"President Obama's job approval rating has fallen to 47% in the latest Gallup poll, the lowest ever recorded for any president at this point in his term." Bush, by way of comparison, was at 86% by the same time of his first term (though as a newly-minted war-time president overseeing a relatively healthy economy). Rasmussen corroborates with a job approval of 47%-52% (strongly approve: 27%; strongly disapprove: 38%).
Getting into particulars, Obama's approval is 14% among Republicans, 42% among independents and 83% among Democrats. (May we now lay to rest the absurd notion that Obama was going to bring "change" to partisan politics? Unless the meaning of "change" was division without precedent.) Gallop credits the low numbers to a lack of perceived progress on any of his major initiatives and mounting opposition to healthcare reform. The right and left will likely remain rather fixed in their opinions, but losing the independents will sound the death knoll of President Obama - and the Democrats.
Polls should always be taken with a grain of salt, but presidential job approval ratings are a rather solid snapshot of the national mood. Broad, all-encompassing polls such as this are driven in part by basic emotional trends - the most important likely being confidence (that's why the dissolution of foreign governments follow a vote of "non-confidence"). Two-thirds of voters believe unemployment will not have improved by this time next year. Such fears will always fuel negative approval ratings, and Obama's numbers will likely continue to decline until national faith in economic security is restored.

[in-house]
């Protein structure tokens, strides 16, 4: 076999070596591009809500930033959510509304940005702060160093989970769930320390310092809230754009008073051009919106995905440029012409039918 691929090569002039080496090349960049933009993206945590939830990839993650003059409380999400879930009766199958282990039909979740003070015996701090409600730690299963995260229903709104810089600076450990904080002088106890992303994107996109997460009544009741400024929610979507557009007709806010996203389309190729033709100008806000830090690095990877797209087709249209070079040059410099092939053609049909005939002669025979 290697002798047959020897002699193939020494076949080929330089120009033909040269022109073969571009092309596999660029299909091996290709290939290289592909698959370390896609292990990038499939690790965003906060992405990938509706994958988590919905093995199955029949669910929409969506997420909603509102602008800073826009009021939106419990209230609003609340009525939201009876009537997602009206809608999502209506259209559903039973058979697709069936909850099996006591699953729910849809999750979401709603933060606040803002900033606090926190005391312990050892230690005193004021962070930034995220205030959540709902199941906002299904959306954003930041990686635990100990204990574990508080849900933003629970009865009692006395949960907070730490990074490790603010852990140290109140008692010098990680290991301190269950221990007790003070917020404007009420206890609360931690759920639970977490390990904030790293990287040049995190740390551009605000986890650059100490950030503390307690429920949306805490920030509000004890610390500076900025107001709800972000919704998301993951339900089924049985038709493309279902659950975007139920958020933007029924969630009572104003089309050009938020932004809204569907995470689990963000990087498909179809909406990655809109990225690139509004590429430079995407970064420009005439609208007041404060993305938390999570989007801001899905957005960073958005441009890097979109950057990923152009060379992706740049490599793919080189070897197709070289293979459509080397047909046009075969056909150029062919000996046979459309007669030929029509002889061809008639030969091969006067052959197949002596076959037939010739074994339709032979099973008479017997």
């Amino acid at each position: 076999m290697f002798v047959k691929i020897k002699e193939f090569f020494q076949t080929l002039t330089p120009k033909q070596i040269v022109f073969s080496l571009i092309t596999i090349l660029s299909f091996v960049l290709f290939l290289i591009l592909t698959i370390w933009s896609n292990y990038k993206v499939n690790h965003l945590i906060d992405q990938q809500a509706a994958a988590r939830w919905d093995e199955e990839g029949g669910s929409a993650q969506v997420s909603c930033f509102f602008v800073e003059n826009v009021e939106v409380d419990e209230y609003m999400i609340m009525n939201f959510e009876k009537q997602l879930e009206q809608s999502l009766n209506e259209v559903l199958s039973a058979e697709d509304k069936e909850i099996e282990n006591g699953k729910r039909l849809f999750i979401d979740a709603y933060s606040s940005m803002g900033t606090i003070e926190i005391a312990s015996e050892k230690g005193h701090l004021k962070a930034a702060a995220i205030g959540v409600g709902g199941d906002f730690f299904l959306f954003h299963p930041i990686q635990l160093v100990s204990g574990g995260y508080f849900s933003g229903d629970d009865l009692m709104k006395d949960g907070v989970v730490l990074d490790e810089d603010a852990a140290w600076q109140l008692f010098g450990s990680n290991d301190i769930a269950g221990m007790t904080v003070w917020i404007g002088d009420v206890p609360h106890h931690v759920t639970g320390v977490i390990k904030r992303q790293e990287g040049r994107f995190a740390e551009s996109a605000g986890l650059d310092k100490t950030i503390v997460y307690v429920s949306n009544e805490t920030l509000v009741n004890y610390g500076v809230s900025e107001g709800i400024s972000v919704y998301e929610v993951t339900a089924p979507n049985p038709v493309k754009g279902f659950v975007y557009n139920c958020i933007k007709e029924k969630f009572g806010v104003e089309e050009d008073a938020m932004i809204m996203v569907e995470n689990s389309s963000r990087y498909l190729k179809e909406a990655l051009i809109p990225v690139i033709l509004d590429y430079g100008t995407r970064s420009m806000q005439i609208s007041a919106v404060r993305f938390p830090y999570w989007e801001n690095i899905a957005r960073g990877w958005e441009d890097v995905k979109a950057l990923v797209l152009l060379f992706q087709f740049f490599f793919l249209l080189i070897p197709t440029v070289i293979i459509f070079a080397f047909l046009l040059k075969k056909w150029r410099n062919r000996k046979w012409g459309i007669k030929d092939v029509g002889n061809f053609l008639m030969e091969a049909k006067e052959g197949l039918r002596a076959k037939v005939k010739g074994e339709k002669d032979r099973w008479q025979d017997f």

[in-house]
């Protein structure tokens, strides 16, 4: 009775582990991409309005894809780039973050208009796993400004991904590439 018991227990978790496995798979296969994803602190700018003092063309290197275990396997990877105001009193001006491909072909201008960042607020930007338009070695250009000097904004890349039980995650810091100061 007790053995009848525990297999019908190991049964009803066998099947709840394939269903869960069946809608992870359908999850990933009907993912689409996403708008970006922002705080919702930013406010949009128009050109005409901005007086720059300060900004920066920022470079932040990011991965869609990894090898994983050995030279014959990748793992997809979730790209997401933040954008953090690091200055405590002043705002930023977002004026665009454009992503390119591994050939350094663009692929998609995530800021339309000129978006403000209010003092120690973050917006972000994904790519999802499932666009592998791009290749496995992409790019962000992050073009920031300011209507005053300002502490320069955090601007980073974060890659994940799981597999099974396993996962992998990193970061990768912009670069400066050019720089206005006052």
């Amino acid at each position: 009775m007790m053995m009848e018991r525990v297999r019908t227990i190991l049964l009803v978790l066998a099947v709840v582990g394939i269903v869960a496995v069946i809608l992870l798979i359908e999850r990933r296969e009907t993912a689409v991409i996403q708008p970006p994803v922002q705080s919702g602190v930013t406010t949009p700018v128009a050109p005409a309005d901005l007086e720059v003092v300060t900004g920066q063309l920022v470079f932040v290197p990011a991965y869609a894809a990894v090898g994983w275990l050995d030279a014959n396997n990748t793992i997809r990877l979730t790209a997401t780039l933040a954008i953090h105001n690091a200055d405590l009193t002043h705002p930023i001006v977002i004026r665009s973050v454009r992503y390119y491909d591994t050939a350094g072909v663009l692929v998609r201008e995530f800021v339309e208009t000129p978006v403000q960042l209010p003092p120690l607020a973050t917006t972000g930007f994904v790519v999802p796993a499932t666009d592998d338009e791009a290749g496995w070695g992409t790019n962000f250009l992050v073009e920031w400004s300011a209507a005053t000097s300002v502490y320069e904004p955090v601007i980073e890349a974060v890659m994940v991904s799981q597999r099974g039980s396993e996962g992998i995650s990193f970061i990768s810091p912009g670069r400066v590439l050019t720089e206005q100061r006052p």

The most interesting reflection of the broader national picture is Rasmussen's finding that, in "a three-way Generic Ballot test, Democrats attract 36% of the vote, the Tea Party candidate picks up 23%, and Republicans finish third at 18%." Tea Party Candidate? Did this second-ranked third-party even exist last month? The GOP's poor showing isn't as bad as it seems, of course, as very few Tea Partiers are probably left-leaning liberals sympathetic to the Democrats. Nonetheless, the ideological rift in the GOP so desired by Democrats (and many conservative Republicans) seems capable of manifesting itself in ways far more practical than many might have imagined. Could a weak incumbent on the left and an enervated opposition party limping toward the middle lead to a (momentary) third-party revolution on the right?